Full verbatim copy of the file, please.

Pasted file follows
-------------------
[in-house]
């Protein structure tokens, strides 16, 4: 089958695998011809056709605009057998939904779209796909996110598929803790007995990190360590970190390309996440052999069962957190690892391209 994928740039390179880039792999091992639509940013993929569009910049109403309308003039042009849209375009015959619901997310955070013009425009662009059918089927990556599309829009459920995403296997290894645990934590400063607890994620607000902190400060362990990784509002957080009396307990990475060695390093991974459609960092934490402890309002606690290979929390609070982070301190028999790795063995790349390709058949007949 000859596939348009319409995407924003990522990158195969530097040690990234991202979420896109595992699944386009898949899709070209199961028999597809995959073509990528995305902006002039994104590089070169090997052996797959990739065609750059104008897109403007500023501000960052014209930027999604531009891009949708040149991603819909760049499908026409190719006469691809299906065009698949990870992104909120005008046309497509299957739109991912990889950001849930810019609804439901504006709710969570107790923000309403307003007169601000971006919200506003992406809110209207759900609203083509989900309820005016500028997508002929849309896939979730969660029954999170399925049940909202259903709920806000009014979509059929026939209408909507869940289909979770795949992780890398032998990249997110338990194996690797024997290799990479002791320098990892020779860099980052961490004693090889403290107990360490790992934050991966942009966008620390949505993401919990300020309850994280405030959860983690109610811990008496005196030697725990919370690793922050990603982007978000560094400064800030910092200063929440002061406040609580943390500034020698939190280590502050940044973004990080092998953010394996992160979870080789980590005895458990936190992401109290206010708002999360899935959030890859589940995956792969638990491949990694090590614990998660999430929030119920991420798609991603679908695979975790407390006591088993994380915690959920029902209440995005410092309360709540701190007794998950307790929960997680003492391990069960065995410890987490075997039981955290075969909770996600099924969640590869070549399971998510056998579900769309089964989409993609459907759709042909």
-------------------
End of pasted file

[in-house]
């Protein structure tokens, strides 16, 4: 089958695998011809056709605009057998939904779209796909996110598929803790007995990190360590970190390309996440052999069962957190690892391209 994928740039390179880039792999091992639509940013993929569009910049109403309308003039042009849209375009015959619901997310955070013009425009662009059918089927990556599309829009459920995403296997290894645990934590400063607890994620607000902190400060362990990784509002957080009396307990990475060695390093991974459609960092934490402890309002606690290979929390609070982070301190028999790795063995790349390709058949007949 000859596939348009319409995407924003990522990158195969530097040690990234991202979420896109595992699944386009898949899709070209199961028999597809995959073509990528995305902006002039994104590089070169090997052996797959990739065609750059104008897109403007500023501000960052014209930027999604531009891009949708040149991603819909760049499908026409190719006469691809299906065009698949990870992104909120005008046309497509299957739109991912990889950001849930810019609804439901504006709710969570107790923000309403307003007169601000971006919200506003992406809110209207759900609203083509989900309820005016500028997508002929849309896939979730969660029954999170399925049940909202259903709920806000009014979509059929026939209408909507869940289909979770795949992780890398032998990249997110338990194996690797024997290799990479002791320098990892020779860099980052961490004693090889403290107990360490790992934050991966942009966008620390949505993401919990300020309850994280405030959860983690109610811990008496005196030697725990919370690793922050990603982007978000560094400064800030910092200063929440002061406040609580943390500034020698939190280590502050940044973004990080092998953010394996992160979870080789980590005895458990936190992401109290206010708002999360899935959030890859589940995956792969638990491949990694090590614990998660999430929030119920991420798609991603679908695979975790407390006591088993994380915690959920029902209440995005410092309360709540701190007794998950307790929960997680003492391990069960065995410890987490075997039981955290075969909770996600099924969640590869070549399971998510056998579900769309089964989409993609459907759709042909």